Drinking With Grandpa On Veterans Day

Drinking With Grandpa
J.D. Brayton
In 1972, two days after my eighteenth birthday, I went north from Florida to Rhode Island to visit my grandparents in Riverside, Rhode Island. My father, George JR.; (whom they called Sonny) was dead by that time. Grandpa still mourned his only son.
“Grandpa, I’m eighteen now- and I’m old enough to drink. Let’s go to the club.”
The sign read ‘Riverside Sportsman Club- Private- Members only’. The six old Vets sat drinking at the bar in the middle of the afternoon. They all looked up as I, a baby-faced hippie kid with long hair halfway down to my ass, walked in with my grandpa.
Grandpa was quiet as he sipped his beer. After his third, he gargled;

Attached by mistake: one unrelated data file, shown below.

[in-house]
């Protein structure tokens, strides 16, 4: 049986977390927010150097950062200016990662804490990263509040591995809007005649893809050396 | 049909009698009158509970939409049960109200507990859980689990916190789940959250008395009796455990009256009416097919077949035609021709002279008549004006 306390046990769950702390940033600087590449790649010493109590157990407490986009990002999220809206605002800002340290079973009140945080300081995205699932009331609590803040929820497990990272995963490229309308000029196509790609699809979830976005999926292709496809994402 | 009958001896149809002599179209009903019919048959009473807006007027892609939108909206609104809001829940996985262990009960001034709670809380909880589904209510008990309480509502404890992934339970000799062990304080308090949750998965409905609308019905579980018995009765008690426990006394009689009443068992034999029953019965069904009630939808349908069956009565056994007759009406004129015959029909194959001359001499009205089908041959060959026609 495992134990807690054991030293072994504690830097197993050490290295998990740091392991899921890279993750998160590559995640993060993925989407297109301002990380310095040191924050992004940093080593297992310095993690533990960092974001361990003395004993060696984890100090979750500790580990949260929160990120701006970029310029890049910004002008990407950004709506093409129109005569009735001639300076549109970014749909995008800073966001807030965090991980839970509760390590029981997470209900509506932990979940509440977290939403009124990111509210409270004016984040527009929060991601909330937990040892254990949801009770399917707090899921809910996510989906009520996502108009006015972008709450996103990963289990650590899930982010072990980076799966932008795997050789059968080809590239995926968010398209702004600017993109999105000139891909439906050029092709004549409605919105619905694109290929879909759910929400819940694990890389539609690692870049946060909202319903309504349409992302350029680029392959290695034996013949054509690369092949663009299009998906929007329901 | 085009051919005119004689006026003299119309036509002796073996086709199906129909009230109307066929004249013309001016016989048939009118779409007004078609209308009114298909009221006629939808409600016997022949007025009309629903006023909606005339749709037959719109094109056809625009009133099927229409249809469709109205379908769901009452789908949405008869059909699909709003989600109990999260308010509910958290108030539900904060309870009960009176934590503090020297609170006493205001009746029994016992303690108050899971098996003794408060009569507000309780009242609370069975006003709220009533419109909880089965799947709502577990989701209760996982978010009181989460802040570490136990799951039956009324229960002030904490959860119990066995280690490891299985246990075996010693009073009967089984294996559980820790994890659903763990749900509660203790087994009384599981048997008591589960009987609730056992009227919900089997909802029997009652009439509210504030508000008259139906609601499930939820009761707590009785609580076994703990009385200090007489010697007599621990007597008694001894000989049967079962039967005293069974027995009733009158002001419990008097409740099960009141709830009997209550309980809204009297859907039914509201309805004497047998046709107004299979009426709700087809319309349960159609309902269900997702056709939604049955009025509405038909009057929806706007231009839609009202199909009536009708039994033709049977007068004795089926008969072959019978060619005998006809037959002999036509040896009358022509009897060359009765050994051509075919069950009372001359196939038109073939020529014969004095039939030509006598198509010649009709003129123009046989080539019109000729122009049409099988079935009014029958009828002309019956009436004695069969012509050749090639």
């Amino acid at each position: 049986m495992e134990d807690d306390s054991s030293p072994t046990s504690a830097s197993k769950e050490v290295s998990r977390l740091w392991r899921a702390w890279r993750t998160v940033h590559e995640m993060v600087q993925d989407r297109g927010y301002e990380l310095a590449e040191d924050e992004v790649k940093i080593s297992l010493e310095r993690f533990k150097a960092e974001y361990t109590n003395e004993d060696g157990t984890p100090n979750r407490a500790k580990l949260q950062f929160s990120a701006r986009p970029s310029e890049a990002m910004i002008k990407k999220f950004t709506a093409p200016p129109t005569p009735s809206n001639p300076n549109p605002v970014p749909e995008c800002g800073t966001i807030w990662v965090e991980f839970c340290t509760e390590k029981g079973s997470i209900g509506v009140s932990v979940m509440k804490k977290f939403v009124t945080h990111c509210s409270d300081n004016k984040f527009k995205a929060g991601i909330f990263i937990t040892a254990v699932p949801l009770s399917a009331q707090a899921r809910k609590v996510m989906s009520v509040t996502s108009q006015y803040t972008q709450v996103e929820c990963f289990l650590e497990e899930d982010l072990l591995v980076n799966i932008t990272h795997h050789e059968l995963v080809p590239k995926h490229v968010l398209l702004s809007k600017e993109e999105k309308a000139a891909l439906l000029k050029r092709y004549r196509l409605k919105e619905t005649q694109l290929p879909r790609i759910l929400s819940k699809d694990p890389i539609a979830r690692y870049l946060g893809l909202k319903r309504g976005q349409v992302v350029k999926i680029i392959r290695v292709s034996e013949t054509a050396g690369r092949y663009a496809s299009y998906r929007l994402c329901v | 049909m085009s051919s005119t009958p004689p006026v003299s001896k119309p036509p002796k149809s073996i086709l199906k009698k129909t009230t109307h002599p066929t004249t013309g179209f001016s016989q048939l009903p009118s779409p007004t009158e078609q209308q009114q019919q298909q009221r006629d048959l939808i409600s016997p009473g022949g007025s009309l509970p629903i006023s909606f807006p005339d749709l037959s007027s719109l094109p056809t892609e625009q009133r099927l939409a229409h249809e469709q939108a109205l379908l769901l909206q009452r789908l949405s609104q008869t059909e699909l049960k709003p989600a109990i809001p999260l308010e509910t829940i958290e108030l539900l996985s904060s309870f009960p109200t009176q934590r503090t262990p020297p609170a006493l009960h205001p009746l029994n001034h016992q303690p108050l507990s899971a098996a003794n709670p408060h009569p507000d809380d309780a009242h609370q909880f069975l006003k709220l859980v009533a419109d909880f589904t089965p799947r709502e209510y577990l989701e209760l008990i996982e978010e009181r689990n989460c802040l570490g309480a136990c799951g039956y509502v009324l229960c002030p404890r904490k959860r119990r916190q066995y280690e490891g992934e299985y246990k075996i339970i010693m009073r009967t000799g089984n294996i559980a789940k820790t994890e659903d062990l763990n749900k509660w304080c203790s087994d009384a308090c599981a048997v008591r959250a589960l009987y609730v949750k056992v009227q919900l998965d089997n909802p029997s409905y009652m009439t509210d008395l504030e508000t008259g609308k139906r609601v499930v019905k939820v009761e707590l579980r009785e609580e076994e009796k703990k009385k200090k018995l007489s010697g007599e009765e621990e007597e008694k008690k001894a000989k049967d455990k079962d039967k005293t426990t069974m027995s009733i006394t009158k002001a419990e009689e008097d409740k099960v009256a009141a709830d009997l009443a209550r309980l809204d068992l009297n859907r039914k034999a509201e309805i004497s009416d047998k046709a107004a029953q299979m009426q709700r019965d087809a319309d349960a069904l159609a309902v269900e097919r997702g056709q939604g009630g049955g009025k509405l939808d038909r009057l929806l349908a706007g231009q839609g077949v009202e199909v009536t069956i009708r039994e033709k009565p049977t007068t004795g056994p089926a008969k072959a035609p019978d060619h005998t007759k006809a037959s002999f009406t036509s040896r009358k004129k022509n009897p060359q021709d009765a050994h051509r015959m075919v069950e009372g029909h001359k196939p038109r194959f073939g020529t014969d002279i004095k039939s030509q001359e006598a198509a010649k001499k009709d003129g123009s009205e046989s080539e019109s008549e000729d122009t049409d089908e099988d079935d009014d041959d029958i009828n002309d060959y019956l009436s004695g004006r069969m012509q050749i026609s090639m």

“Y’oughta be signed up fer the service, kid, if yeer eighteen,.”
The effects of all the beer made me bold enough to sass him back.
“So I gotta go to Viet Nam to serve my country?”
“Hell, yes –“y’do yer duty!” barked Kenny the barkeep, polishing glass. My grandfather’s coughing kept him from being able to speak. He nodded an affirmative and pointed at the flag.
“Isn’t that why all you guys fought WW2? –so I wouldn’t know what war was like? Right Grandpa? Didn’t you guys suffer so dumb-ass kids like me would never know? Wasn’t that the idea?”
Grandpa George looked up at me from his bar stool. The others in the bar grew silent. One old Vet rose slowly to leave. It wasn’t until he stepped into the full light and faced me that I noticed his left sleeve was pinned at the shoulder. He smiled down at me.
“He’s gotta point they-uh, George. He’s Sonny’s boy alright.”

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